7 steps for accelerating team performance

Does it feel like your team is just going through the motions? Do you wish there was a magic formula to get them focused and motivated?

While there isn’t an instant solution for increasing enthusiasm, focus and initiative, there are steps any leader can take to orchestrate success.

Step 1: Communicate the direction.

It’s hard for people to reach a destination if they don’t know what it is. Whether you call it a mission, a purpose or something else, employees need to have a solid understanding of the why, for the organization, the team and themselves. Leaders who promote engagement regularly connect day-to-day tasks and expectations with the bigger picture in mind.

Step 2: Delegate responsibility and authority.

Once people know the direction, good leaders give them responsibility and the tools they need to execute the plan. Will everything be done exactly as the leader would do it? Doubtful. However, great leaders know when to step in and when to stand back and let others own their work.

For example: “Maria, your job is to manage clients’ insurance forms. While I have guidelines for you to follow, you can decide and then let me know how you will organize your work.” 

Step 3: Recognize good work and the importance of others.

No matter their role or level in an organization, people like to be appreciated and recognized. Whether someone is a vice president or a temporary worker, leaders who engage their teams communicate the idea that everyone has an important role. Take the time to articulate how others contribute.

For example: “Eric, you are the face of the office. When people visit us, you are the person who sets the tone. Thank you for taking pride in the appearance of the reception area and talking with clients in a friendly way that shows we care.”

 Step 4: Support stumbles.

Slips, trips and falls will happen when people solve problems, and leaders who engage their teams to the full capacity have the good sense to support the stumbles employees will inevitably encounter. In other words, it’s about having the maturity to get beyond blame and focus on what to do differently in the future. Do you assume the best? Do you steer clear of blaming others? Do you treat errors as learning opportunities? If not, you’ve got some room to improve.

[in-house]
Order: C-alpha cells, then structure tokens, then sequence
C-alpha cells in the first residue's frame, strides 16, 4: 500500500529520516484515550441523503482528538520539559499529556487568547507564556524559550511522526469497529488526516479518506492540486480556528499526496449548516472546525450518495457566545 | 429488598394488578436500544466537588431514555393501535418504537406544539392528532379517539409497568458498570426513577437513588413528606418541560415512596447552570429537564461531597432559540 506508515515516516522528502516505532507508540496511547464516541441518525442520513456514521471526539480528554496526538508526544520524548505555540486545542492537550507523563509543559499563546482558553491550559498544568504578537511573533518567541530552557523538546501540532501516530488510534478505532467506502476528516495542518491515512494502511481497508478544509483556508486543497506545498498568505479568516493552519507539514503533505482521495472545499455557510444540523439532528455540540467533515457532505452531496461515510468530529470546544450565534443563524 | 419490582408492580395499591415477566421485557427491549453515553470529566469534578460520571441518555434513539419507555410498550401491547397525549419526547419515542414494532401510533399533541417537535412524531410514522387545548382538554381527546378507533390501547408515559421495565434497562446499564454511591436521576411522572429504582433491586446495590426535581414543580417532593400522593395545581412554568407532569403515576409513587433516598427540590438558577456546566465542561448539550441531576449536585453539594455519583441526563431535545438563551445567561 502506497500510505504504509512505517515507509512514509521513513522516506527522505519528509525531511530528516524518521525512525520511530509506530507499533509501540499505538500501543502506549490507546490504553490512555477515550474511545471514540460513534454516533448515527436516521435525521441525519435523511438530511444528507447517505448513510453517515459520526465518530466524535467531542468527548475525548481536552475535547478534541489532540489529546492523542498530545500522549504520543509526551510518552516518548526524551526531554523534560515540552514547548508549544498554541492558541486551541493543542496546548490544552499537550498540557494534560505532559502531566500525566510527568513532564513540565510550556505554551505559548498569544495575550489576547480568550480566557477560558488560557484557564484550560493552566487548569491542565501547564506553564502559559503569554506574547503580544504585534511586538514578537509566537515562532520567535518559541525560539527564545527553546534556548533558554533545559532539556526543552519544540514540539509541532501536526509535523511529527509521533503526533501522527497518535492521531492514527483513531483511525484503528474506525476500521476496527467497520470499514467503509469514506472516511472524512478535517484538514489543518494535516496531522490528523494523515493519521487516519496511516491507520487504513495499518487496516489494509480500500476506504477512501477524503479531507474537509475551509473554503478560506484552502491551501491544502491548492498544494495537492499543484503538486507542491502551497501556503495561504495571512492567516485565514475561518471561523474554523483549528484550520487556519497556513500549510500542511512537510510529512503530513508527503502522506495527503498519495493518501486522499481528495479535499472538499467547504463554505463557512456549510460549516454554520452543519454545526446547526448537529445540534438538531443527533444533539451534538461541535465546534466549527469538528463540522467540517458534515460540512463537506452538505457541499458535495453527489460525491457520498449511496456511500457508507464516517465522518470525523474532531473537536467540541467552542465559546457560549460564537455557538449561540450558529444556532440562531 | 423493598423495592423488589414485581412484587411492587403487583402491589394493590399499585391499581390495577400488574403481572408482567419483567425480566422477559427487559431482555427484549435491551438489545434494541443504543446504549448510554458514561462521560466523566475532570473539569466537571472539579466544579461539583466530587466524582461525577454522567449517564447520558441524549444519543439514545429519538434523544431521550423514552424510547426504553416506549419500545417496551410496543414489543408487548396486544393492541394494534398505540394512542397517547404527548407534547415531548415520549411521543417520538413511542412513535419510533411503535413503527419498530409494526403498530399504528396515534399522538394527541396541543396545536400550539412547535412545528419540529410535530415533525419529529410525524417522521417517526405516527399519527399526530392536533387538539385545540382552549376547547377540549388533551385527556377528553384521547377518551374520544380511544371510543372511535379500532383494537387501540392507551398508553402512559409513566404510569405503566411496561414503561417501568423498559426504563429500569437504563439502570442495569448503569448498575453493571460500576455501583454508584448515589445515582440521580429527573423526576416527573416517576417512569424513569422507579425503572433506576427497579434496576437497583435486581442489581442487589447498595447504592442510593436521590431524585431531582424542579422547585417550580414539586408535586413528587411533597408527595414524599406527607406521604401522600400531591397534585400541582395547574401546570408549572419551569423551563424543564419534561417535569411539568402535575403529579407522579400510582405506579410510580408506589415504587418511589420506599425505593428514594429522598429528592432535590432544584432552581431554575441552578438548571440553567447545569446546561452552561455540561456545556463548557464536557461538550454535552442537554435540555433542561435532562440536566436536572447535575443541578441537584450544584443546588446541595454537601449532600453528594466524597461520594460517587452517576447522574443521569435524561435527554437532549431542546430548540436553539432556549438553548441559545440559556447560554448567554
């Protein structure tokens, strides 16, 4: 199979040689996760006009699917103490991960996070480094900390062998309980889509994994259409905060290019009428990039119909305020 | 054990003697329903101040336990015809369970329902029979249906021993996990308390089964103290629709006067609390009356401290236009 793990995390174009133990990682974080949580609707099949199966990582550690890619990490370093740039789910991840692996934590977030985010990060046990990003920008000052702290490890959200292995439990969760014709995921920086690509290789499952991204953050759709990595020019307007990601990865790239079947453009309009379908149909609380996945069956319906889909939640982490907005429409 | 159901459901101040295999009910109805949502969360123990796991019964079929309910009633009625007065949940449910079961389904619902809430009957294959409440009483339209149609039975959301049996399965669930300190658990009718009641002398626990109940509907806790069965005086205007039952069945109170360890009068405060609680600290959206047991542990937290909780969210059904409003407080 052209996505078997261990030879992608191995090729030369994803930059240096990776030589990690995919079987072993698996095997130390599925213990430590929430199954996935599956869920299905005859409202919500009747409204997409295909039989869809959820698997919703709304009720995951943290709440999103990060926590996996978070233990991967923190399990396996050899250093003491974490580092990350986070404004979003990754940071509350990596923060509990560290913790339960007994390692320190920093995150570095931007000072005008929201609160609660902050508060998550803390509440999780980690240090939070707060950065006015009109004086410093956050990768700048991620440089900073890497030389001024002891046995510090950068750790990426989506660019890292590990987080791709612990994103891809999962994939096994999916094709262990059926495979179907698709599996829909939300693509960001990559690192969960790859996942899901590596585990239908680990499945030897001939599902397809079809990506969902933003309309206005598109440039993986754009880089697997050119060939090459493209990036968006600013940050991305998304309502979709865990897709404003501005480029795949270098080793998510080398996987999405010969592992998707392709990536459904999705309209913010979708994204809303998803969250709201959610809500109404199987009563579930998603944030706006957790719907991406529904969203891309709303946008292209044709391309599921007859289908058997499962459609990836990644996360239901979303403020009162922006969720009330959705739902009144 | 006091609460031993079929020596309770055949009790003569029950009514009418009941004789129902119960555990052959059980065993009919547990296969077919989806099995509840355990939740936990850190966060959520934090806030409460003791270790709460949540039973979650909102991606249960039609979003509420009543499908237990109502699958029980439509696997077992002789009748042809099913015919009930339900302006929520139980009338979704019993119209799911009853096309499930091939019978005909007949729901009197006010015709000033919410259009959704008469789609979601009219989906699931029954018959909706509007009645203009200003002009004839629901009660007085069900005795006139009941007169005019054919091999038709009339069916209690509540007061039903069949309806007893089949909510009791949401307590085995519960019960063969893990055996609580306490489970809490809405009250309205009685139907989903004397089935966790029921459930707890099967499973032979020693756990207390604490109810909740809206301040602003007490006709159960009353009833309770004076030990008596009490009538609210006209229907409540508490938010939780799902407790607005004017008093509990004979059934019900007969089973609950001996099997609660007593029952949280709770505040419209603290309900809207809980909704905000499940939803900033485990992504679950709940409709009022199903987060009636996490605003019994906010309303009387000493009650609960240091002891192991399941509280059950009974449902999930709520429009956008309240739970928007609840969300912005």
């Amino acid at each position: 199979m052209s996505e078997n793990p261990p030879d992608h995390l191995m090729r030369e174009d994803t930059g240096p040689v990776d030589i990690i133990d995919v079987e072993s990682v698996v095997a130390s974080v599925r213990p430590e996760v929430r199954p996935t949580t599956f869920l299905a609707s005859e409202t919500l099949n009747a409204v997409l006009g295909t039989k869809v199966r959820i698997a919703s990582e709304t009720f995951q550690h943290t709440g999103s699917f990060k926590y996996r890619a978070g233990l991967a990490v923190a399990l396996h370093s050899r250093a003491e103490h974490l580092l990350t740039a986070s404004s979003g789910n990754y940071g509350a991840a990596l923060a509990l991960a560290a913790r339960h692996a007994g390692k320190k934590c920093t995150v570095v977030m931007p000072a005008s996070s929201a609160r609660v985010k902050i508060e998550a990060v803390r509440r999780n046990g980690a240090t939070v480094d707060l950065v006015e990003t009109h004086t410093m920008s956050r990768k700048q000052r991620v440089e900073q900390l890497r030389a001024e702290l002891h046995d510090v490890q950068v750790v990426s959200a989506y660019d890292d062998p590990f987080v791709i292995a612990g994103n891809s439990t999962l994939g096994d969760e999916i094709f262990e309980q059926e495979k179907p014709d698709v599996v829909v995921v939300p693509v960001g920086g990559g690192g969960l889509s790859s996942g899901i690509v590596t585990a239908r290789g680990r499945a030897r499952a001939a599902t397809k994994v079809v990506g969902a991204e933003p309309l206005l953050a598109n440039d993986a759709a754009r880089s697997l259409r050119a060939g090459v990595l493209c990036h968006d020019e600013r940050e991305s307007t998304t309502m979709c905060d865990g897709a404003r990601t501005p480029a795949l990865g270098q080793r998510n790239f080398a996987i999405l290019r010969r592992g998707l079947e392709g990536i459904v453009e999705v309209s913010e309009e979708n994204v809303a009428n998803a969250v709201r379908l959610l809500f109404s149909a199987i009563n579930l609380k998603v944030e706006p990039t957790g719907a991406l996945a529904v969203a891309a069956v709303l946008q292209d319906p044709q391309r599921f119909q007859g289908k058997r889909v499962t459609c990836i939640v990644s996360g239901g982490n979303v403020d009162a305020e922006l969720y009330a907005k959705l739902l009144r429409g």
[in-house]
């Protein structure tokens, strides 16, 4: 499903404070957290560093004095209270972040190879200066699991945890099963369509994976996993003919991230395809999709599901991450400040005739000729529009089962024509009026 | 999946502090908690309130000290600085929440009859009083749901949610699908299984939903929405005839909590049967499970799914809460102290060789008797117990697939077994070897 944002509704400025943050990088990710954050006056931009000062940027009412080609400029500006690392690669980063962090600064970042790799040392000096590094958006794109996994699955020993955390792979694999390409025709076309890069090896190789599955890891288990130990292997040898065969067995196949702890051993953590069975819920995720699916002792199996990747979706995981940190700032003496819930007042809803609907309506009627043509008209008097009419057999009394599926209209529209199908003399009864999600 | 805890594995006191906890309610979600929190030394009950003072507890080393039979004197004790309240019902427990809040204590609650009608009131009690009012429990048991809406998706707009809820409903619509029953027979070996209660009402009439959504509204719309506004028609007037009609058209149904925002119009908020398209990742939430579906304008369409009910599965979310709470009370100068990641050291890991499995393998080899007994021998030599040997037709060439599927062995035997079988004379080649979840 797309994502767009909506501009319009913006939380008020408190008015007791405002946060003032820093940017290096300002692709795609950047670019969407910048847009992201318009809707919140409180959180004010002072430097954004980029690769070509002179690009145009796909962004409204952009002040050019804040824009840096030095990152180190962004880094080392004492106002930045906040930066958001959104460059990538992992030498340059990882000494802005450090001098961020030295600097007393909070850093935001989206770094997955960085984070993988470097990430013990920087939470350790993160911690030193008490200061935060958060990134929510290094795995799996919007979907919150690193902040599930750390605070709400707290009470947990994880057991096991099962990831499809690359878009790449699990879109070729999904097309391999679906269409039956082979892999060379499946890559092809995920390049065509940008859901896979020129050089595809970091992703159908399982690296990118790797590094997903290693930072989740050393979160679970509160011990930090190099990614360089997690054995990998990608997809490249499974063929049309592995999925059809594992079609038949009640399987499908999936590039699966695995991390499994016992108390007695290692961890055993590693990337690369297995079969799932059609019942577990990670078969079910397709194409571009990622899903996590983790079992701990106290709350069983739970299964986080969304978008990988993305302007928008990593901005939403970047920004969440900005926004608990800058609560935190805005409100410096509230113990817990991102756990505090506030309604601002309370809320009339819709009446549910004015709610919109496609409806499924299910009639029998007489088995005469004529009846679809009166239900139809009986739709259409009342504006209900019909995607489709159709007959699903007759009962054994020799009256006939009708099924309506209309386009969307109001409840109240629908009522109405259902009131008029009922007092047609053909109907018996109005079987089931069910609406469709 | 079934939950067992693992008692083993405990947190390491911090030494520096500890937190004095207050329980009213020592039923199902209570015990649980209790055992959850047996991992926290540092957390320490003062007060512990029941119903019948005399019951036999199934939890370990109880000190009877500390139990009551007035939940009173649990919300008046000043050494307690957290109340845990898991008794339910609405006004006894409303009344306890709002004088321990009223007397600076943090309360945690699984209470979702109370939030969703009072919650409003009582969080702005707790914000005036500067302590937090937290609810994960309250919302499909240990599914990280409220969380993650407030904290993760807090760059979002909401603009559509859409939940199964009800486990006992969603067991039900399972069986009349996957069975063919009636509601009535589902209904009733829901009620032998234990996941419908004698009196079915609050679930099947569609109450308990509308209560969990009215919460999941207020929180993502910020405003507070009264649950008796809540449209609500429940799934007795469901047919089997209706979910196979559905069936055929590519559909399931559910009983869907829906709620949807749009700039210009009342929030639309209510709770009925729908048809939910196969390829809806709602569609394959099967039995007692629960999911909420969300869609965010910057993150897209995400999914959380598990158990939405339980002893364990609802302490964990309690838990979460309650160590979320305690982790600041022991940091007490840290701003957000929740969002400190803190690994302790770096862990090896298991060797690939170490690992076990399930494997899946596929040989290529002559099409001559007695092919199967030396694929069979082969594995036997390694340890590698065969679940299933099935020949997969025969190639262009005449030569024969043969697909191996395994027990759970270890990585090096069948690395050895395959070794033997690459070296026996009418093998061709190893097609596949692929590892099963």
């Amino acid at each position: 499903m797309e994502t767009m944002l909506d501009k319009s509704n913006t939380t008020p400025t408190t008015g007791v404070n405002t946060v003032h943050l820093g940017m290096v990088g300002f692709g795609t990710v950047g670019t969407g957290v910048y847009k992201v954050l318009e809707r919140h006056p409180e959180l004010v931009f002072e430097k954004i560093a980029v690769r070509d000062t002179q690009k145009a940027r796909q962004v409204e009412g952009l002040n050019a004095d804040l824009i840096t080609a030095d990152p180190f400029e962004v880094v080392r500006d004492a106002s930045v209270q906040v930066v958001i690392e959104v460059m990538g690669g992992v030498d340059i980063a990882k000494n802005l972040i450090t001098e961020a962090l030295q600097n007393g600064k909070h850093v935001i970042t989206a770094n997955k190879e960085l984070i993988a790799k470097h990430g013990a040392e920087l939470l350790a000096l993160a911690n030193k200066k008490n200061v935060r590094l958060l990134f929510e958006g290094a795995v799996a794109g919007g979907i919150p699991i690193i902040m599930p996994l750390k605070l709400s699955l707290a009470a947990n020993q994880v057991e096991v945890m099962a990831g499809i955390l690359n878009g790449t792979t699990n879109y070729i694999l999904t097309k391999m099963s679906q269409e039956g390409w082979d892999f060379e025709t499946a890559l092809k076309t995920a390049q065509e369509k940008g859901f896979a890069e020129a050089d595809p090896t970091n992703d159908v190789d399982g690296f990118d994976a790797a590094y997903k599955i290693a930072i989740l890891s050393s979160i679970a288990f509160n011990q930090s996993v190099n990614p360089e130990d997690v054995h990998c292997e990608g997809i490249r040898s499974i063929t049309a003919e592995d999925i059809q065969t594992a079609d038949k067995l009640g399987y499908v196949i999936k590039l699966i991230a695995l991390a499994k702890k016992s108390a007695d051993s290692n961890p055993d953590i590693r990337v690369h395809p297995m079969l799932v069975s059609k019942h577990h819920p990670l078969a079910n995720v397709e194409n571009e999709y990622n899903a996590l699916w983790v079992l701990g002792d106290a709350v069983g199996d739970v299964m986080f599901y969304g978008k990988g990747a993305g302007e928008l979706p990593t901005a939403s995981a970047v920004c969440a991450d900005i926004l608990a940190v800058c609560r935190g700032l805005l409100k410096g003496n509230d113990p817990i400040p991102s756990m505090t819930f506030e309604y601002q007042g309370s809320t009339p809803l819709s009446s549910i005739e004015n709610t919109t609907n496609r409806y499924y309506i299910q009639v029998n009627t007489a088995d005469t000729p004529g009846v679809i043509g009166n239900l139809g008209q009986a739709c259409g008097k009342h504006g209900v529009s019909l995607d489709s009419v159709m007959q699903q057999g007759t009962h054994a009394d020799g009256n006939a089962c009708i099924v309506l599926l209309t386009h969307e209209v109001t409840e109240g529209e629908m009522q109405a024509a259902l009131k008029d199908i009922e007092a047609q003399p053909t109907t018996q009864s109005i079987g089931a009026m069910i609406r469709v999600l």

For example: “Joseph, the client meeting did not go as you had hoped, and now is the time to learn from the experience. In hindsight, what could have been done differently?”

Step 5: Instill a sense of calm and certainty.

Without a clear course, employees spend a lot of time worrying and focusing on what-ifs that may never happen. But with a sense of certainty, people’s shock absorbers function at maximum capacity. A leader with a plan reduces fear, uncertainty and stress. The plan can be short term and it can change, as long as it’s there and communicated.

Step 6: Promote a level playing field.

Fairness trumps favoritism every time, and people will stick with a leader through some horrible circumstances when that person is honest and doesn’t show favoritism. Stay mindful of what’s fair and think about how your team will perceive your actions.

Step 7: Address problems.

Engaged teams eschew mediocrity, and the people at the top have high standards for everyone. When problems occur, leaders who engage confront them head on. If there are conversations you’ve been avoiding, now is the time to reset and communicate what’s expected.

Leaders who engage don’t do so by accident or without work. If you want to jump-start or refocus your team, start with these seven steps. With deliberate effort on your part, you should start seeing results.

Kate Zabriskie is the president of Business Training Works Inc., a talent development firm. She and her team provide soft-skills training courses and workshops to clients worldwide. For more information, visit businesstrainingworks.com.

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